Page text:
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Non-specific immunotherapies broadly boost the immune system. Even though they do not target cancer cells specifically, they can still create a better overall immune response against cancer cells.
Some non-specific immunotherapies are given by themselves as cancer treatments. Others are used with a main treatment, boosting the immune system to improve the effectiveness of another type of immunotherapy. Examples of non-specific immunotherapies are interleukins that stimulate immune system cells to grow and divide more quickly, and interferons that boost the ability of immune cells to attack cancer cells. Interleukins are used to treat melanoma and metastatic kidney cancer, and interferon is sometimes used to treat melanoma. Clinical trials for other cancer sites are ongoing.
Common side effects interleukin include flu-like symptoms such as chills, fever, fatigue and confusion. Most people on interleukin gain weight. Some have nausea, vomiting or diarrhea. Many patients develop low blood pressure, which can be treated with other medicines. Rare but serious side effects include an abnormal heartbeat, chest pain and other heart problems. Because of these possible side effects, when high doses of interleukin are necessary, they are administered in a hospital.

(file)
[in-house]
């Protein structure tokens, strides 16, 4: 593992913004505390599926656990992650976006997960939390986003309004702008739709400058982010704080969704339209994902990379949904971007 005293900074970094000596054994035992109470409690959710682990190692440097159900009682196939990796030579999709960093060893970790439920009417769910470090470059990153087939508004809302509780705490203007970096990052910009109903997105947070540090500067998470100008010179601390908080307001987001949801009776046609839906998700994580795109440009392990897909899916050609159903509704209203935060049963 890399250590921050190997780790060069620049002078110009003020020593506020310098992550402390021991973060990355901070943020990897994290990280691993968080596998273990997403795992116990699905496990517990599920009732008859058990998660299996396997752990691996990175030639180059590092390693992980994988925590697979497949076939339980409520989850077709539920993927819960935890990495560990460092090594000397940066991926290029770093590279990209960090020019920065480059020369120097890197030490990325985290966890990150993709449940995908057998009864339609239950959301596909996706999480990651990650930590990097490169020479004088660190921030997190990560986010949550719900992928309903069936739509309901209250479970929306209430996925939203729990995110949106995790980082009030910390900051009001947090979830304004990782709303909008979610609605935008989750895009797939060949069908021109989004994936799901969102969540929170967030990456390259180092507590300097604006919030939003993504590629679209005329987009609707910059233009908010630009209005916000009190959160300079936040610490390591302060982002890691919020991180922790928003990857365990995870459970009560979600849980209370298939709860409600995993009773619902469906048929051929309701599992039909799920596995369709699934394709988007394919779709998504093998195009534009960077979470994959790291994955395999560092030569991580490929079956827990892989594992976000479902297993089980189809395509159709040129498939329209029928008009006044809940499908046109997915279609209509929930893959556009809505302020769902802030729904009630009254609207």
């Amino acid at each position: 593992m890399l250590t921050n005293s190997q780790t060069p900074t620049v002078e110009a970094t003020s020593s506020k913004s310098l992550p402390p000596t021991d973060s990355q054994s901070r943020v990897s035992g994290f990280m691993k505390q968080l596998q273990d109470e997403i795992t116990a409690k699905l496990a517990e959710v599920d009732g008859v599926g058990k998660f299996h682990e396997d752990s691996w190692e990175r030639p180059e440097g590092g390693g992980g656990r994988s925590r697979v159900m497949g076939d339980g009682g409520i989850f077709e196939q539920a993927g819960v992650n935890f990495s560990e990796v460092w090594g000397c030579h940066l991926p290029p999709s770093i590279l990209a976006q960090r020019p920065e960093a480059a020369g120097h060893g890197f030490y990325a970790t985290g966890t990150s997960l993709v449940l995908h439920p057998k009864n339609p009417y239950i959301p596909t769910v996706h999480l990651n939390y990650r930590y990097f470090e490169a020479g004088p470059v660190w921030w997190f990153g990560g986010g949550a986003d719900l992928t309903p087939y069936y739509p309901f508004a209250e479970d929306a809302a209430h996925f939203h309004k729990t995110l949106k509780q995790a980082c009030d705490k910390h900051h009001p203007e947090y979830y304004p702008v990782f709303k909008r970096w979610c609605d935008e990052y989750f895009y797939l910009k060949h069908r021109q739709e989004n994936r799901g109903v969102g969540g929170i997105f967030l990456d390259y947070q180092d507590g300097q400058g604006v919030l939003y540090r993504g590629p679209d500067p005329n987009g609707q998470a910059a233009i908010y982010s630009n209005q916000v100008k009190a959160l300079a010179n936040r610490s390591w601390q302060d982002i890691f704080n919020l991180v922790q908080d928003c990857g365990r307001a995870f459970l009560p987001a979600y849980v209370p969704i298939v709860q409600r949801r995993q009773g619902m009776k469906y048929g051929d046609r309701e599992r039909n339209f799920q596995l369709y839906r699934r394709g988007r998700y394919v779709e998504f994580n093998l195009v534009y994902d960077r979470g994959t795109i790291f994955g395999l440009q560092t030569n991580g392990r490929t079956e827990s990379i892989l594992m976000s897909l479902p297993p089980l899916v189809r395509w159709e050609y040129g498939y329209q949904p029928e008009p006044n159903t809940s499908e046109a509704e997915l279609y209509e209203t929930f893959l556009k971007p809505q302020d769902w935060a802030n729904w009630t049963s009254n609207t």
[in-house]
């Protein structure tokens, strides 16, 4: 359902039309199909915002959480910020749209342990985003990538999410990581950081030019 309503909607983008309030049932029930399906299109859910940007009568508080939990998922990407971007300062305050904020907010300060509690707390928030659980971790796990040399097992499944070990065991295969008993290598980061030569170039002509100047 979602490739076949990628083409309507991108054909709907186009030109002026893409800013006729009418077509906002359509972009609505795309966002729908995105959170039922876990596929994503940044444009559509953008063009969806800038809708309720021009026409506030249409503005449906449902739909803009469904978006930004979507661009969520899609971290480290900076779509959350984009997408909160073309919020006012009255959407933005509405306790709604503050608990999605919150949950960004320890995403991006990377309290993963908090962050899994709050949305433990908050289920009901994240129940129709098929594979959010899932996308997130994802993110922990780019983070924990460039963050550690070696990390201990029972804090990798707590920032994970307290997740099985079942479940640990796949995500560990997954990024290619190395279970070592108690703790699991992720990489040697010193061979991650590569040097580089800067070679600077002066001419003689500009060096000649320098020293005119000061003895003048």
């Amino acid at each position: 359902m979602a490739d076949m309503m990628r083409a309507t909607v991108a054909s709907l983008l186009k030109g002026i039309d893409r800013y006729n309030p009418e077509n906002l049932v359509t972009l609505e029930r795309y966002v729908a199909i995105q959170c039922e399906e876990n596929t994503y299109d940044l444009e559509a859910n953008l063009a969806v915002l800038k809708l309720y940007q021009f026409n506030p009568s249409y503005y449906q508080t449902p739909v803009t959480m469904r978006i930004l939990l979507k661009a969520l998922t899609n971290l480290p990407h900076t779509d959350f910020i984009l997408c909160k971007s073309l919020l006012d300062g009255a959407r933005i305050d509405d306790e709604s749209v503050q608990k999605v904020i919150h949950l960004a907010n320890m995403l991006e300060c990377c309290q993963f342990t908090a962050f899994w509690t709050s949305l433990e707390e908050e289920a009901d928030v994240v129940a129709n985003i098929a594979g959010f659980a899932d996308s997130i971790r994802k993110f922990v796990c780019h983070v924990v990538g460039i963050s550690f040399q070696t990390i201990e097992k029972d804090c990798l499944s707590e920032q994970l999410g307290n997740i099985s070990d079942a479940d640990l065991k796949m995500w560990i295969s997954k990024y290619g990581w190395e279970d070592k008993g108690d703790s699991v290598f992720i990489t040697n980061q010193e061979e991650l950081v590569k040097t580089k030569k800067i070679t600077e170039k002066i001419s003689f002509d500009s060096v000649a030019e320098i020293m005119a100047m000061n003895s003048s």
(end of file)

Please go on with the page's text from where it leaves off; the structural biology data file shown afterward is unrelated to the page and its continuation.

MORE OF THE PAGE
Like interleukin, interferon side effects include flu-like symptoms, as well as low white blood cell counts (which increase the risk of infection), rashes and thinning hair. In some patients, these side effects can be severe and can make treatment with interferon hard to tolerate. However, most side effects don’t last long after treatment ends. Other rare long-term effects of interferon include nerve damage, including nerves in the brain and spinal cord.